Elaine Tyler May delivers a concise historical retrospective and critical analysis of the development, evolution, and impact of the birth control pill from the 1950s to present day. In her book, America and the Pill, examines the relationship of the pill to the feminist movement, scientific advances, cultural implications, domestic and international politics, and the sexual revolution. May argues cogently that the mythical assumptions and expectations of the birth control pill were too high, in which the pill would be a solution to global poverty, serve as a magical elixir for marriages to the extent it would decline the divorce rate, end out-of-wedlock pregnancies, control population growth, or the pill would generate sexual pandemonium and ruin families. May claims the real impact of the pill—it’s as a tool of empowerment for women, in which it allows them to control their own fertility and lives. May effectively transitioned between subjects, the chapters of America and the Pill are organized thematically, in
Hezeki Ross 2/23/2016 History 102 Book Review In an era when women were supposed to be disciplined, kindhearted, and obedient. Anna proved that she 's the complete opposite. Defying sixteenth century social mores of being considered as the weaker sex, physically and emotionally.
The July sun beamed down on my back, with the water glistening on my back as I climbed out of the bay and onto the boat. The New Jersey waters looked more beautiful than they had in a long time. “Anyone want to go out on the raft?” My uncle asked. “Me!
John Lawson, an English naturalist, came to Carolina in 1700 and traveled over a thousand miles, studying the natural environment and trading with Indians. His A New Voyage to Carolina offered a very favorable description of life in the colony. He vividly described the lives of free Carolina women and the numerous kinds of labor they performed.
In her poem, “Crossing the Swamp,” Mary Oliver uses vivid diction, symbolism, and a tonal shift to illustrate the speaker’s struggle and triumph while trekking through the swamp; by demonstrating the speaker’s endeavors and eventual victory over nature, Oliver conveys the beauty of the triumph over life’s obstacles, developing the theme of the necessity of struggle to experience success. Oliver uses descriptive diction throughout her poem to vividly display the obstacles presented by the swamp to the reader, creating a dreary, almost hopeless mood that will greatly contrast the optimistic tone towards the end of the piece. While describing the thicket of swamp, Oliver uses world like “dense,” “dark,” and “belching,” equating the swamp to “slack earthsoup.” This diction develops Oliver’s dark and depressing tone, conveying the hopelessness the speaker feels at this point in his journey due to the obstacles within the swamp. As the speaker eventually overcomes these obstacles, he begins to use words like “sprout,” and “bud,” alluding to new begins and bright futures.
The book, The Trials of Kate Hope, is about a 14 year old girl that becomes a young lawyer who partner up with her grandfather. The author of this book is Wick Downing and the period of the setting happened in 1973. Kate gets a case about a dog, named Herman, that is going to be executed. Kate works on other trial cases as she gathers evidence for the Herman’s case. Along the way she experiences some difficulties with her friendships and life tasks.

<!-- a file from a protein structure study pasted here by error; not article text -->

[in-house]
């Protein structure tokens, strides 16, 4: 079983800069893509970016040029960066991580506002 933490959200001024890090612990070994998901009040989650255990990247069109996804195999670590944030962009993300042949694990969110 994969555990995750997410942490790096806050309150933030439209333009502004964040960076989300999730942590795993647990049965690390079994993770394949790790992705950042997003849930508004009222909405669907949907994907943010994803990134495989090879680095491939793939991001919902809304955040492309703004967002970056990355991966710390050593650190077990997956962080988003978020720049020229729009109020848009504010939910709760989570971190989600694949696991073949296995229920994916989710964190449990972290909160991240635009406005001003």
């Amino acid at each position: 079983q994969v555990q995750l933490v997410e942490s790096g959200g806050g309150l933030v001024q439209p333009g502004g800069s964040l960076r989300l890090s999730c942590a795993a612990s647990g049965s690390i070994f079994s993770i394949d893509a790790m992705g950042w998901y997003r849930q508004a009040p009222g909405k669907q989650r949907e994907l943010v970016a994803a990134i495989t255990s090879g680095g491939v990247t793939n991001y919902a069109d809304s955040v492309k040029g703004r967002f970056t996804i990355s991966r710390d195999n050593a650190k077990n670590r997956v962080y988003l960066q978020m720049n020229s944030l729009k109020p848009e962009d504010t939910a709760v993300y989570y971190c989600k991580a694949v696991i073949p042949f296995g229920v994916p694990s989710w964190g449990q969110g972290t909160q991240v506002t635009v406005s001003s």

I’m a city girl. I love the variety of people, the bright lights, and the spectacular buildings that tower overhead. So, you can imagine my surprise when my parents informed me that I’d be spending the summer with my aunt, uncle, and cousin in a large town in Texas. The last time my cousin Tamara came to visit me, she told me about the beautiful scenery around the state. She explained how she often goes to rodeos with her parents.
Bessie Smith, also known as the empress of the blues, was the most popular female blues singer of the 1920's. She was born on April 15, 1894 in Chattanooga Tennessee. Bessie smith was the daughter of Laura and William Smith, a Baptist minister, and was one of seven children. Her mother, father, and two brothers died before she was nine. To earn money, Bessie and her brother became street performers, with her dancing and singing and him playing the guitar.
By: Carter Mansell Did you want to know about a great explorer? Well then read this research paper, because it tells you all about a great explorer, Henry Hudson. Henry Hudson was born in 1565 CE. Little is really known about Henry Hudson’s early life. All that’s really known is that he navigated as a child.
Did you know that Abigail Adams concerned about women's rights? She once said to her husband, John Adams ”Remember the ladies”. She was also a vital confidant and advisor to her husband John Adams. She opposed slavery and supported women's education. She helped woman’s rights become like they are today.
“ The Journey “ by Mary Oliver is an easy to read poem, yet the overall message is so powerful. The title speaks for itself for the reason being that, “ The Journey “ is literally about a journey one takes throughout their life. One day you wake up and realize this is not the life you want to be living, so you begin to transition. However, with this transition comes hardships that weigh you down and make it seem impossible to succeed. Once you leave all the negativity and keep the determination and drive you will be able to achieve that goal and complete your journey.